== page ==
|Publication number||US6529398 B1|
|Application number||US 09/967,495|
|Publication date||Mar 4, 2003|
|Filing date||Sep 27, 2001|
|Priority date||Sep 27, 2001|
|Publication number||09967495, 967495, US 6529398 B1, US 6529398B1, US-B1-6529398, US6529398 B1, US6529398B1|
|Inventors||Rajendran Nair, David G. Chow|
|Original Assignee||Intel Corporation|
|Export Citation||BiBTeX, EndNote, RefMan|
|Patent Citations (2), Referenced by (52), Classifications (6), Legal Events (5)|
|External Links: USPTO, USPTO Assignment, Espacenet|
The present invention relates generally to electronic memory and, more particularly, to a ferroelectric memory device and a method of reading such a device.
Ferroelectric memory is a type of nonvolatile memory that utilizes the ferroelectric behavior of certain materials to retain data in a memory device in the form of positive and negative polarization, even in the absence of electric power. A ferroelectric material contains domains of similarly oriented electric dipoles that retain their orientation unless disturbed by some externally imposed electric force. The polarization of the material characterizes the extent to which these domains are aligned. The polarization can be reversed by the application of an electric field of sufficient strength and polarity.
FIG. 1 illustrates a prior art ferroelectric cell 10 in a ferroelectric memory array. A ferroelectric material 16 having a polarization P is sandwiched between a conductive word line 20 and a conductive bit line 22. An electric field may be applied to the ferroelectric cell by applying an electric potential (voltage) between the word line and the bit line so as to effect changes in the polarization of the ferroelectric material.
When a positive voltage of sufficiently large magnitude is applied to the cell, all of the domains in the cell are forced to align, to the extent possible, in the positive direction. If the voltage is then reduced to zero, some of the domains switch their orientation (also referred to as rotating, flipping or reversing), but most of the domains retain their orientation. Thus, the ferroelectric material retains a remnant polarization in the positive direction.
If a negative voltage of sufficiently large magnitude is then applied to the word line relative to bit line, all of the domains are forced to switch their orientation. Removing this negative voltage allows some of the domains to switch, but the cell polarization retains a remnant polarization in the negative direction until it is disturbed again.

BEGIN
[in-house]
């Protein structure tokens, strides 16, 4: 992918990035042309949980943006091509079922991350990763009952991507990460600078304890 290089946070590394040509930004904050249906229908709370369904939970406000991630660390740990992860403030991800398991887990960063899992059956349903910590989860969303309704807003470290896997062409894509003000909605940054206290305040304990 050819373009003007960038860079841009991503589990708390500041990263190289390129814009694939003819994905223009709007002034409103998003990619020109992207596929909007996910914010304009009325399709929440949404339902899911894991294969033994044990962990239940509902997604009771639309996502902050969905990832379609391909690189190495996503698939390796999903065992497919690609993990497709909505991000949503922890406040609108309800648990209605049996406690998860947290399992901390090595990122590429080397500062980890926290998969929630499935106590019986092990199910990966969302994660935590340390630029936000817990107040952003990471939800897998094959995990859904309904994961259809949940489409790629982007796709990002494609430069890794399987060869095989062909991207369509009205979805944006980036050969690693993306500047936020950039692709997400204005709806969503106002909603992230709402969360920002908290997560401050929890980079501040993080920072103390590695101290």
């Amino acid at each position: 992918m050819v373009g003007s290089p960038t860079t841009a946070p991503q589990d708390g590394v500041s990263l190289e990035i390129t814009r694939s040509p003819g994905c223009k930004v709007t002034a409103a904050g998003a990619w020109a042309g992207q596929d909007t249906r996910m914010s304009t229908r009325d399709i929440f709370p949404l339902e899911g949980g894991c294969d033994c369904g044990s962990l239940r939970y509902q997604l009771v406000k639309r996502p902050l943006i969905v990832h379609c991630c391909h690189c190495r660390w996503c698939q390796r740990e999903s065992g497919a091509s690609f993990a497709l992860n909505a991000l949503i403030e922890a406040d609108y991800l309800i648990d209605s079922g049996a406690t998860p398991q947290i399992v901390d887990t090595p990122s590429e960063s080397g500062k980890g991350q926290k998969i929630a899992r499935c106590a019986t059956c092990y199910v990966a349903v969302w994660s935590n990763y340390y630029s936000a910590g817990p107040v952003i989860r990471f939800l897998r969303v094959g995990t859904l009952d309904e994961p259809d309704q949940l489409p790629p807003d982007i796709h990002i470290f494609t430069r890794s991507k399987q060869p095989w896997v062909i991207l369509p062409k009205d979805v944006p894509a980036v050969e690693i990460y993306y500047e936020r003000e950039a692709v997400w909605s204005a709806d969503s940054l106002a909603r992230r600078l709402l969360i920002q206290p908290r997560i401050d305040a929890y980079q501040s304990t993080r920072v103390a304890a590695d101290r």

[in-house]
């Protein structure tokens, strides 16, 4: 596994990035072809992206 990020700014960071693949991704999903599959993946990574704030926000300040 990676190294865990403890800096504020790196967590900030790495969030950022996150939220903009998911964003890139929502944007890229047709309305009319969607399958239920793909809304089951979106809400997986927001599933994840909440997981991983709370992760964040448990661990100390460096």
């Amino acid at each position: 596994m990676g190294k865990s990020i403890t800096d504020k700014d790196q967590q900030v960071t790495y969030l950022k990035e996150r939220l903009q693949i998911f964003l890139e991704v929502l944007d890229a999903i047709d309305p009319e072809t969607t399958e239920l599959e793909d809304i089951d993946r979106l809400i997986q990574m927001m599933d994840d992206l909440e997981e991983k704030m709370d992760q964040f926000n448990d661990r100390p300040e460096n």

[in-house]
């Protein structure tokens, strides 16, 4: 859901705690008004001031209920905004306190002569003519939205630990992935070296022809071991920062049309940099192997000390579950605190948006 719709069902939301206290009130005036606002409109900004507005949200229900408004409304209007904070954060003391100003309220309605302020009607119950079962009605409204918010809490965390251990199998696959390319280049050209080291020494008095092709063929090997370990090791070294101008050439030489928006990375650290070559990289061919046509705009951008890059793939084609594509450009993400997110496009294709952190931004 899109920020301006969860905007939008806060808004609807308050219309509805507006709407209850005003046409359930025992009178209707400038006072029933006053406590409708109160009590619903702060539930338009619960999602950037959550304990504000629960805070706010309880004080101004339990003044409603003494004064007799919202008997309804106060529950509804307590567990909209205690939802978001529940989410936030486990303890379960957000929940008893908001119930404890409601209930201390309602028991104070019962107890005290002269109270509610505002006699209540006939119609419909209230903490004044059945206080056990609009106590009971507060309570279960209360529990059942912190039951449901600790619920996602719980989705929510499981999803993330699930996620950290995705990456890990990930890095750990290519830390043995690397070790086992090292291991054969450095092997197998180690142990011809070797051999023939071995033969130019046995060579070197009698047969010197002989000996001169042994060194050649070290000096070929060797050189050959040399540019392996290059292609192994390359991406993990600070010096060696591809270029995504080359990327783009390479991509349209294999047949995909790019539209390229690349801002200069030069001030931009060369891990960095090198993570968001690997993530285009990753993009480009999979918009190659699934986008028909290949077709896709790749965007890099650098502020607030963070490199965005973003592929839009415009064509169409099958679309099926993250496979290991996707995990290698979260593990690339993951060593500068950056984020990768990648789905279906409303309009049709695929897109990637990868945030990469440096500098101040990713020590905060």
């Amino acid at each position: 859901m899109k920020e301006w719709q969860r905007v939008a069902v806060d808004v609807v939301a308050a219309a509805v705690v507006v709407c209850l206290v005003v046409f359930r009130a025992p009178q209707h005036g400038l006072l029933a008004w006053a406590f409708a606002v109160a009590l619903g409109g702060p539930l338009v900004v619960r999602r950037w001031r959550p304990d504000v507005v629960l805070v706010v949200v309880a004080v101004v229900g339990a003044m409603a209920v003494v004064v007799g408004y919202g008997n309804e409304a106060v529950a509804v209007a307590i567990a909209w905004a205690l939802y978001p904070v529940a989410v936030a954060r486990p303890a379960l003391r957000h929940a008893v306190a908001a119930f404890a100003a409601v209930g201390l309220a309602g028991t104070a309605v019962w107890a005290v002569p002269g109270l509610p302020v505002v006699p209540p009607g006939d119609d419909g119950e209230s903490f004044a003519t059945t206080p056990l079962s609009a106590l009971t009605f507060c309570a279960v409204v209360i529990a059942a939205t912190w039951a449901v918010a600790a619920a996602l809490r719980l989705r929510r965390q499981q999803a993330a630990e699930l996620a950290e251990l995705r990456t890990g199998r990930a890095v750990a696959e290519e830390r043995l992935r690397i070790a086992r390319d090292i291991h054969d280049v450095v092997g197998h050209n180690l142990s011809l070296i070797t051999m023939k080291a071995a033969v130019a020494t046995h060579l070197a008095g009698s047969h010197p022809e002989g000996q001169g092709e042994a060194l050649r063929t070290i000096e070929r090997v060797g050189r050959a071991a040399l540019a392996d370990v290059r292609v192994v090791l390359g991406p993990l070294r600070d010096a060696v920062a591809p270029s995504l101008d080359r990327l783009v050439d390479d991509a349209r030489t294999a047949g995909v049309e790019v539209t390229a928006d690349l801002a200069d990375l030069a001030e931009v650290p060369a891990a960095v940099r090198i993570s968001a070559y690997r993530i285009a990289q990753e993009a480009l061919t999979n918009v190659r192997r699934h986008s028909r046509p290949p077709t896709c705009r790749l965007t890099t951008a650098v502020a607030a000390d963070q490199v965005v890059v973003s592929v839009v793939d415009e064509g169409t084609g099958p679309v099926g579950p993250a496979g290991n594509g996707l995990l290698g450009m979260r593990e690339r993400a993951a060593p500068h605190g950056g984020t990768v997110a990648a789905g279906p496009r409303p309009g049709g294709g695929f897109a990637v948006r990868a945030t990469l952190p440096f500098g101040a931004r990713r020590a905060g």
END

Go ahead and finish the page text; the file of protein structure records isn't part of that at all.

For purposes of data storage, the ferroelectric cell 10 is considered to be in the logic “0” (zero) state when the polarization is positive, and the logic “1” (one) state when the polarization is negative.
A certain amount of charge is required to switch the polarity of a domain. This charge release provides the fundamental principle for a “destructive” read of a ferroelectric cell. For example, the state of a cell can be read by observing the charge released from the cell while applying a positive voltage sufficient to switch the polarization of the cell. A large charge release indicates that the cell was a logic one, whereas little or no charge release indicates that the cell was a logic zero. The cell ends up in the zero state, regardless of its state before the read operation. Thus, a cell that was in the one state must then be rewritten as a one if further data retention is required.
FIG. 1 illustrates a prior art ferroelectric cell in a ferroelectric memory array.
FIG. 2 is a block diagram of a ferroelectric memory device for an exemplary embodiment of the present invention.
FIG. 3 is a timing diagram for illustrating sneak charge in a ferroelectric memory device.
FIG. 4 is a schematic diagram of a prior art sense amplifier arrangement for reading a ferroelectric cell.
FIG. 5 is a schematic diagram of another prior art sense amplifier arrangement for reading a ferroelectric cell.
FIG. 6 is a schematic diagram of an embodiment of a sense amplifier arrangement for a ferroelectric memory device in accordance with the present invention.
FIG. 2 illustrates simplistically a ferroelectric memory device 40 for an exemplary embodiment of the present invention. Memory device 40 includes a cross-point passive matrix memory array 42 having word lines 46 that cross bit lines 48. Ferroelectric material is disposed between the word lines and bit lines to form ferroelectric cells at the intersections of word lines and bit lines. For example, a ferroelectric cell 10, such as that shown in FIG. 1, is located at the crossing of the word line identified as 20 and the bit line identified as 22 in FIG. 2. In this example, cell 10 is referred to as “active” because it identifies a specific cell that has been selected to read. The word line coupled to the active cell is identified as an active word line (AWL), whereas the remaining word lines are passive word lines (PWL). Likewise, the bit line coupled to the active cell is identified as the active bit line (ABL), whereas the remaining bit lines are passive bit lines (PBL).
When reading an active cell, a read or switching level voltage (Vs) is applied to the active word line 20. The read level voltage has a magnitude that is defined relative to the active bit line 22, and is sufficient to effect a polarization reversal of the active cell 10. Thus, the active cell is destructively read, wherein application of the read level voltage may switch the cell's polarization state. To restore the stored data after a polarization reversal, the data is written back into the active cell in a known fashion.